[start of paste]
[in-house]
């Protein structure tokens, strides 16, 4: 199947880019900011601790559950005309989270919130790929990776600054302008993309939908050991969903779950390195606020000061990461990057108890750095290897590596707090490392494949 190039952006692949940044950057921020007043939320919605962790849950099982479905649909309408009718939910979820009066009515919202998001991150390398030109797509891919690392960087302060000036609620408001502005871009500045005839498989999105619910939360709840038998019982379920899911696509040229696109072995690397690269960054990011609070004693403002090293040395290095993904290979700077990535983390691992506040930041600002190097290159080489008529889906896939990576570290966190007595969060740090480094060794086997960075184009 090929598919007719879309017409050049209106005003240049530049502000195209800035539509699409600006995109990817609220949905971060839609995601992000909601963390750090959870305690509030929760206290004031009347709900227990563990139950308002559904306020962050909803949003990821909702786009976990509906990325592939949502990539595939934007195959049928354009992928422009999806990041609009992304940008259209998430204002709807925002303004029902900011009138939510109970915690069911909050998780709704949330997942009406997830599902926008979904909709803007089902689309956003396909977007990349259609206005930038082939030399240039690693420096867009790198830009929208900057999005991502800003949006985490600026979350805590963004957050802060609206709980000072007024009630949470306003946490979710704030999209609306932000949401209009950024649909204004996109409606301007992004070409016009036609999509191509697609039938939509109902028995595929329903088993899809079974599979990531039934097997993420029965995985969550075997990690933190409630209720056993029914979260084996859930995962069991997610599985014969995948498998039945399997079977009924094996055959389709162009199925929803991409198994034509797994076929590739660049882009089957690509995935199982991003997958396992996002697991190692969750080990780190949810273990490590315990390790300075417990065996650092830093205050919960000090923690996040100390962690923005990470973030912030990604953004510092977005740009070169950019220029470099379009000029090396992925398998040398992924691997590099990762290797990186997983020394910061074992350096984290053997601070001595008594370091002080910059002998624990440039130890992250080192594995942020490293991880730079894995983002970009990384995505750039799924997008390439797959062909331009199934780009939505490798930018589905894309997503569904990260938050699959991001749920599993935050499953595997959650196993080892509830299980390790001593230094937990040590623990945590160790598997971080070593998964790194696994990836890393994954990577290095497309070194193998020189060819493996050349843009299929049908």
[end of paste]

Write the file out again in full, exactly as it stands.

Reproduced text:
[in-house]
């Protein structure tokens, strides 16, 4: 199947880019900011601790559950005309989270919130790929990776600054302008993309939908050991969903779950390195606020000061990461990057108890750095290897590596707090490392494949 190039952006692949940044950057921020007043939320919605962790849950099982479905649909309408009718939910979820009066009515919202998001991150390398030109797509891919690392960087302060000036609620408001502005871009500045005839498989999105619910939360709840038998019982379920899911696509040229696109072995690397690269960054990011609070004693403002090293040395290095993904290979700077990535983390691992506040930041600002190097290159080489008529889906896939990576570290966190007595969060740090480094060794086997960075184009 090929598919007719879309017409050049209106005003240049530049502000195209800035539509699409600006995109990817609220949905971060839609995601992000909601963390750090959870305690509030929760206290004031009347709900227990563990139950308002559904306020962050909803949003990821909702786009976990509906990325592939949502990539595939934007195959049928354009992928422009999806990041609009992304940008259209998430204002709807925002303004029902900011009138939510109970915690069911909050998780709704949330997942009406997830599902926008979904909709803007089902689309956003396909977007990349259609206005930038082939030399240039690693420096867009790198830009929208900057999005991502800003949006985490600026979350805590963004957050802060609206709980000072007024009630949470306003946490979710704030999209609306932000949401209009950024649909204004996109409606301007992004070409016009036609999509191509697609039938939509109902028995595929329903088993899809079974599979990531039934097997993420029965995985969550075997990690933190409630209720056993029914979260084996859930995962069991997610599985014969995948498998039945399997079977009924094996055959389709162009199925929803991409198994034509797994076929590739660049882009089957690509995935199982991003997958396992996002697991190692969750080990780190949810273990490590315990390790300075417990065996650092830093205050919960000090923690996040100390962690923005990470973030912030990604953004510092977005740009070169950019220029470099379009000029090396992925398998040398992924691997590099990762290797990186997983020394910061074992350096984290053997601070001595008594370091002080910059002998624990440039130890992250080192594995942020490293991880730079894995983002970009990384995505750039799924997008390439797959062909331009199934780009939505490798930018589905894309997503569904990260938050699959991001749920599993935050499953595997959650196993080892509830299980390790001593230094937990040590623990945590160790598997971080070593998964790194696994990836890393994954990577290095497309070194193998020189060819493996050349843009299929049908």